The conditions under which the diesel engine is operating and the level of nitrogen oxides reduction desired will determine how this invention is applied. Under certain conditions, the use of an emulsion alone will suffice, whereas other conditions merit the application of a catalyst composition to the emulsion.

Because the inventive emulsion may have to sit stagnant in storage, for instance, when used as a fuel source for highway vehicles where it is pumped into a holding tank from which limited amounts are pumped out for the vehicles, it may be necessary to include a component effective for maintaining the stability of the emulsion such as a surfactant. In fact, sufficient stabilizing component may be needed to provide stability for up to about six months in the case of use for highway vehicles. Even where shorter fuel residence times are encountered, such as by captive fueled city buses or delivery vehicles, emulsion stability for one week or greater may still be necessary.

In order to avoid separation of the emulsion into its components, which can cause slugs of water to be injected through the injector nozzle leading to combustion problems and possible engine damage, an emulsifier or emulsion stabilizer should also be included in the emulsion. Suitable emulsifiers or emulsion stabilizers are known to the skilled artisan and include alkanolamides and phenolic surfactants such as ethoxylated alkylphenols, as well as various other phenolic and other art-known surfactants. Advantageously, the emulsifier is present in the emulsion at a level of about 0.01% to about 3.0% by weight. When used, the emulsifer is preferably provided in the aqueous phase.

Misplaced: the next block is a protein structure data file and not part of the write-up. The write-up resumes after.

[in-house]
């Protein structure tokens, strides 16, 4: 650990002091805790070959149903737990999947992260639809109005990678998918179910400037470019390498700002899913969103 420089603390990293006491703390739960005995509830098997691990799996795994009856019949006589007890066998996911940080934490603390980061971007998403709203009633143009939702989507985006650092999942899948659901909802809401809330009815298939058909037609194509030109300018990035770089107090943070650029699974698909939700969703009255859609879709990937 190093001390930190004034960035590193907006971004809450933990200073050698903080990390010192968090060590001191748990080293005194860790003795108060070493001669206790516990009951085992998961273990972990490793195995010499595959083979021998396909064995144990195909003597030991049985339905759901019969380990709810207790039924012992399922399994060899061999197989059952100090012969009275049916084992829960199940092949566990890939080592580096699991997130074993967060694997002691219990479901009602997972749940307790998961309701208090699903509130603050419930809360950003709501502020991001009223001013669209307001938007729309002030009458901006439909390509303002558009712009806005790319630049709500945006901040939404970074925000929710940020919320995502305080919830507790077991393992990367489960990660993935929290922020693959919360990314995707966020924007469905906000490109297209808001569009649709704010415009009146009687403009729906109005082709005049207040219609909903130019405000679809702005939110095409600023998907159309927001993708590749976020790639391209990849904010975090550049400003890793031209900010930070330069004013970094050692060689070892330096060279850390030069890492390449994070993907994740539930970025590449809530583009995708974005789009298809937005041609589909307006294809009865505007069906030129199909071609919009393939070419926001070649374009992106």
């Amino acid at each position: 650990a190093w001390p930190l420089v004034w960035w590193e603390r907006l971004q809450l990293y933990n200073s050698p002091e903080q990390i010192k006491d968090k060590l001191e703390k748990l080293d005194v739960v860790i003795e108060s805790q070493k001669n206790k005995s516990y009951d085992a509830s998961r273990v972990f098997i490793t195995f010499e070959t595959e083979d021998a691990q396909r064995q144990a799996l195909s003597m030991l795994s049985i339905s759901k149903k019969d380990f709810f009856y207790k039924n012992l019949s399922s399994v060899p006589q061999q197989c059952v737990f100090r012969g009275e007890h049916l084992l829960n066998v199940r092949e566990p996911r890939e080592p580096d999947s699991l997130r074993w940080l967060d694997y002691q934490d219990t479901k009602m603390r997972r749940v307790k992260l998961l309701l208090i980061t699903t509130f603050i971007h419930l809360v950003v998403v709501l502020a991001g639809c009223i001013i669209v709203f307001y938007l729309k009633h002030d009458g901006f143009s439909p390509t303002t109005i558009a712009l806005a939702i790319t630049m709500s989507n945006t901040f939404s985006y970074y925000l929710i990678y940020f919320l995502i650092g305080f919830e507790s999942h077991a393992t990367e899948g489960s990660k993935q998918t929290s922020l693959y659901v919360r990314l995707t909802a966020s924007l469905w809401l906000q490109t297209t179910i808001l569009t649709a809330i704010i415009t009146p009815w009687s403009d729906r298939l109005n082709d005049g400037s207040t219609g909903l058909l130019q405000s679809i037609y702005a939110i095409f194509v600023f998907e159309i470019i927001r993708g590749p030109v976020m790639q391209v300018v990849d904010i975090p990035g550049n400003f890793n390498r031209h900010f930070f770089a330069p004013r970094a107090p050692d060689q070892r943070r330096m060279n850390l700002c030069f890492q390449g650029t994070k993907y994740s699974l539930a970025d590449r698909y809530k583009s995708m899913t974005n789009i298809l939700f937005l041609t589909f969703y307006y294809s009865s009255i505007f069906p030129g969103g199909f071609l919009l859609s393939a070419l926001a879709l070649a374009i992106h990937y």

The appended drawing figure illustrates a diesel engine vehicle fuel system 10 which makes use of a preferred embodiment of the present invention. As illustrated therein, an aqueous solution of urea is provided from a suitable source tank 20 through line 22 to an in-line mixer 24 via a suitable pump (not shown). When the aqueous phase comprises a concentrated urea solution, water (and emulsifier) is supplied from tank 26 through line or conduit 28 by the action of a suitable pump (not shown) to in-line mixer 24, which functions to dilute the urea solution to the desired level. The diluted urea solution is then directed via pump (not shown) through line 32 to a mechanical emulsifier 30. Diesel fuel from a suitable source tank 40 is concurrently directed by the action of a pump (not shown) to emulsifier 30 through line 42 where the diesel fuel and water or urea solution are emulsified together in the appropriate ratios.